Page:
National Fisherman


WASHINGTON (Saving Seafood) May 7, 2014 -- In a recent article, "The ABCs of Ecosystem-Based Fisheries Management-Part II," the Pew Charitable Trusts' Director of Federal Fisheries Policy and National Geographic online guest writer, Lee Crockett, focuses on the management of "forage fish" -- a much used, though highly debated categorization for a number of small, marine species. The article's title suggests that management of forage species is as simple as learning the alphabet, but in reality that is far from the case. Fisheries management is a highly complex process, and fisheries managers have stated that much remains to be studied and understood before ecosystem-based management can work for every species.

The term "forage fish" simply describes a number of tiny fish and invertebrates that share a similar niche in the marine food web (they are often "foraged" upon by larger predators). The range of included species is broad, and their differences are diverse. Targeted stocks like shrimp, squid, herring, and menhaden can all be classified as "forage" species, as can non-targeted species like jellyfish, bay anchovy, sand lance, and sea worms. These species have a variety of biological differences, and don't have much in common outside of their trophic level. So while the term may seem convenient, all species labeled "forage fish" cannot be successfully lumped and managed in the same way, as Pew and a number of environmental groups often suggest. An example of this flaw can be found in the calculations Mr. Crockett cites from the Lenfest Forage Fish Task Force. The Lenfest analyses are based around the assumption that the various "forage species" can be managed under the same broad guidelines. However, there are a significant number of different variables -- including fecundity, spawning periods, migration, predator-prey relationships, and habitat -- that must be considered to properly manage these species and are more relevant than their shared trophic role.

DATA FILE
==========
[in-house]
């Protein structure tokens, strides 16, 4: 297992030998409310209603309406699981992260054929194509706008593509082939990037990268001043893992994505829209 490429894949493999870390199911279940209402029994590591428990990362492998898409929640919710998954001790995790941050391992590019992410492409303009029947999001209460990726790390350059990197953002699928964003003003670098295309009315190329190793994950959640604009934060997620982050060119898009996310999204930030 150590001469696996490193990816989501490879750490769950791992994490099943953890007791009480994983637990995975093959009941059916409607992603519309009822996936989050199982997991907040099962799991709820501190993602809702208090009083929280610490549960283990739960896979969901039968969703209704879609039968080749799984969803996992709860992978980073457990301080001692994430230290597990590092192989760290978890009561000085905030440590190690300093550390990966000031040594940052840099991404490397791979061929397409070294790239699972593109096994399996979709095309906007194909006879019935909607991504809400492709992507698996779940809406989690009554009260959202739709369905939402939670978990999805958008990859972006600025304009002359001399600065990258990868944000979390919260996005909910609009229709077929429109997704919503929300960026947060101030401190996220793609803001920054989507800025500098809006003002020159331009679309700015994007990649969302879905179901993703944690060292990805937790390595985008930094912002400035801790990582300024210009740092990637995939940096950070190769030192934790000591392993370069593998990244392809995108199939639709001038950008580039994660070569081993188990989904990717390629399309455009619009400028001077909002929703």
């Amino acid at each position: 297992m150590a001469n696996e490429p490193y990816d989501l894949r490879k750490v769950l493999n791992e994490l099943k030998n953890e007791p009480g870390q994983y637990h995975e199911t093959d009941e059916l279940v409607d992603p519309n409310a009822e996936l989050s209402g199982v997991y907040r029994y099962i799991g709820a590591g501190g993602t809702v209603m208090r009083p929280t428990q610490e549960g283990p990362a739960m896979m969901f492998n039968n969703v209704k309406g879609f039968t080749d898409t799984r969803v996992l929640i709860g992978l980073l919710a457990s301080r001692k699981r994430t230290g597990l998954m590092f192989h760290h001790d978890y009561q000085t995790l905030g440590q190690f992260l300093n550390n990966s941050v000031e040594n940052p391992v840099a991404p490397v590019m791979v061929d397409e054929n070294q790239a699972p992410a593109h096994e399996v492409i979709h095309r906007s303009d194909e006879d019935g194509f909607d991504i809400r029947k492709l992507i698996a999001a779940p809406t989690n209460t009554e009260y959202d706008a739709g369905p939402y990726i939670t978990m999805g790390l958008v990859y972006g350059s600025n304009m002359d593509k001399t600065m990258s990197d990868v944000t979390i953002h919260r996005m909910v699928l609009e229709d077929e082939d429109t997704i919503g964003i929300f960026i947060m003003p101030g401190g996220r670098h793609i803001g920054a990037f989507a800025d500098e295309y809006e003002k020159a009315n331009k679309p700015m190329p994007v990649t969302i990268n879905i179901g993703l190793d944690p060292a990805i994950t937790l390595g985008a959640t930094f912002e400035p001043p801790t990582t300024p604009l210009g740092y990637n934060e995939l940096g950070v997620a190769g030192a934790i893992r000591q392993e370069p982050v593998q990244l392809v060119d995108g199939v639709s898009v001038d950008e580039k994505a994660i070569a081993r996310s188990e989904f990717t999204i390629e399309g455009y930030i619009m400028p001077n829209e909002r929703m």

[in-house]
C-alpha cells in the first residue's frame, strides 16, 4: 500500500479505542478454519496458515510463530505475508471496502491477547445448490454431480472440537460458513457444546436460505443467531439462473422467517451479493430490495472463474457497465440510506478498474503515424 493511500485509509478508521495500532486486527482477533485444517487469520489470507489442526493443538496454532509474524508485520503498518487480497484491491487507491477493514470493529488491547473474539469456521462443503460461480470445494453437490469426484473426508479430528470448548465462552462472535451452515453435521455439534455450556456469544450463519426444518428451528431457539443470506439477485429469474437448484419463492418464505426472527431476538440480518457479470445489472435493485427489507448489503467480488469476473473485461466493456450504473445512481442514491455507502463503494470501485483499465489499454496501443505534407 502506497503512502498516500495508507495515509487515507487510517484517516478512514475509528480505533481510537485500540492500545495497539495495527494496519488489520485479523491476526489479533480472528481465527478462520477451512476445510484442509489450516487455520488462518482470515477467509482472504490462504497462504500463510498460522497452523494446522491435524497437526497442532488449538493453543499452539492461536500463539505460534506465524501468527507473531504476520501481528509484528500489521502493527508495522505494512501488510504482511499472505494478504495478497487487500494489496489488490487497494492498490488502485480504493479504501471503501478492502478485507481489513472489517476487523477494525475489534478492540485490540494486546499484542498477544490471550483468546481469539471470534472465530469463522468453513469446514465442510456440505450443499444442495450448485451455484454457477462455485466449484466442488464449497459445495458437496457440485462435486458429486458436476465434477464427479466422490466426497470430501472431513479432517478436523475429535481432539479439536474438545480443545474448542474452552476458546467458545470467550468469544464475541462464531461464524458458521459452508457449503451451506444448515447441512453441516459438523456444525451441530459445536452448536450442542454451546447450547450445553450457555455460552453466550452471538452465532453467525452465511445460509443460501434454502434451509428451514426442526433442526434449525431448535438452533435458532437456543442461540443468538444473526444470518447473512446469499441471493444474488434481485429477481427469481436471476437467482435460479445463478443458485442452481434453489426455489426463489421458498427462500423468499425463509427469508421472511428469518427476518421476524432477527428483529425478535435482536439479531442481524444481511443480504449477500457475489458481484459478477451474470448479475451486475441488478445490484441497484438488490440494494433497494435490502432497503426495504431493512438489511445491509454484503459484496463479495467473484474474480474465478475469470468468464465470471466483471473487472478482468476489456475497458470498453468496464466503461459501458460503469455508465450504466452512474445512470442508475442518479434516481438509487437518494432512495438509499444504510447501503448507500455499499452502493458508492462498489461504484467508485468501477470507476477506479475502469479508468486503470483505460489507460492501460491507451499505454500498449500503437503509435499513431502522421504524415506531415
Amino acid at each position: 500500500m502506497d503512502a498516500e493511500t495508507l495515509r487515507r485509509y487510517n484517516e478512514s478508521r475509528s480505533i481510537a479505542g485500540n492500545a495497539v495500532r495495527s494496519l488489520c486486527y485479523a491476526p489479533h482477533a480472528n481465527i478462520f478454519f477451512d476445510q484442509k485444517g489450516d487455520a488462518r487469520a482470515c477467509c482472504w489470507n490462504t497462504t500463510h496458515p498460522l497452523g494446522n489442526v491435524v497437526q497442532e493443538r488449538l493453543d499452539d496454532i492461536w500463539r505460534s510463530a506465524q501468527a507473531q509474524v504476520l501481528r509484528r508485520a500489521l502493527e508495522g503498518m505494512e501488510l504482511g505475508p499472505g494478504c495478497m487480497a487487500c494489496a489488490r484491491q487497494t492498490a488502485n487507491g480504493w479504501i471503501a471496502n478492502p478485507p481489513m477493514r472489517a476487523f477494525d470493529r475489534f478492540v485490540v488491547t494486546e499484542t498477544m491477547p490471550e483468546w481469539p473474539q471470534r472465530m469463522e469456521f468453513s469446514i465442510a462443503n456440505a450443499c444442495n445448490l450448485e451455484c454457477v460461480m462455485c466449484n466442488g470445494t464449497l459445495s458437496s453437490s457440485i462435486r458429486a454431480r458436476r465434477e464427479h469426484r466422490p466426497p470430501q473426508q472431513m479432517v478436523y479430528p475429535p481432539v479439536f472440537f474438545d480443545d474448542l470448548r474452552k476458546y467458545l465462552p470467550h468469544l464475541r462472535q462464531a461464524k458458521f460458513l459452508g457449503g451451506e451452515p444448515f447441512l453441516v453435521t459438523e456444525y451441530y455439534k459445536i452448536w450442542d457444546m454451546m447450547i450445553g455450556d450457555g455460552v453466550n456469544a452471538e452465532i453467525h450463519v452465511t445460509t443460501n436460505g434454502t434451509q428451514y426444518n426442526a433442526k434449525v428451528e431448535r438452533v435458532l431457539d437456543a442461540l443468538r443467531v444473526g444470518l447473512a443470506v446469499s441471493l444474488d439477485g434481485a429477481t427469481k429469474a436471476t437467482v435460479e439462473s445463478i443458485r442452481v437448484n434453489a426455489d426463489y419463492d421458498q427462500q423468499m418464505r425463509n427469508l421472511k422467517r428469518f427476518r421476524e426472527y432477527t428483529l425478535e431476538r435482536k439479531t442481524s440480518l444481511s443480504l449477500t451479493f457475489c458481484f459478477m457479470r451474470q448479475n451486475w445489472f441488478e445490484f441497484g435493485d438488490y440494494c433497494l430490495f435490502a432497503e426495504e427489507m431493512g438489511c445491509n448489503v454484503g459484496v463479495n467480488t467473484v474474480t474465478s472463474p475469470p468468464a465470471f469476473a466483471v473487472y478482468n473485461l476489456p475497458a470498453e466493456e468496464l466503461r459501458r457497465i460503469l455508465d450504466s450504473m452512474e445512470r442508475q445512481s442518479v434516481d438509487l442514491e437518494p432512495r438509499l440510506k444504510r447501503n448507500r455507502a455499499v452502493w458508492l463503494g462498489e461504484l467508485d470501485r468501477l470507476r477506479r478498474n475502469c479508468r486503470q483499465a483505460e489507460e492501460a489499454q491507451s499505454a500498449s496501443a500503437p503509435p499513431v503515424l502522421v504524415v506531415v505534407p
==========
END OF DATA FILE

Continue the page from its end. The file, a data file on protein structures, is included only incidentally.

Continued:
Read the full story at Saving Seafood>>

Inside the Industry

The Northeast Trawl Advisory Panel working group is scheduled to meet Aug. 2 in Boston to discuss using commercial fishing vessels to supplement current stock assessment surveys conducted by the Northeast Fisheries Science Center.

Read more...

Pat Fiorelli, the long-serving public affairs officer for the New England Fishery Management Council, will step down at the end of July.

Read more...
Try a FREE issue of National Fisherman

Fill out this order form, If you like the magazine, get the rest of the year for just $14.95 (12 issues in all). If not, simply write cancel on the bill, return it, and owe nothing.

First Name
Last Name
Address
Country
U.S. Canada Other

City
State/Province
Postal/ Zip Code
Email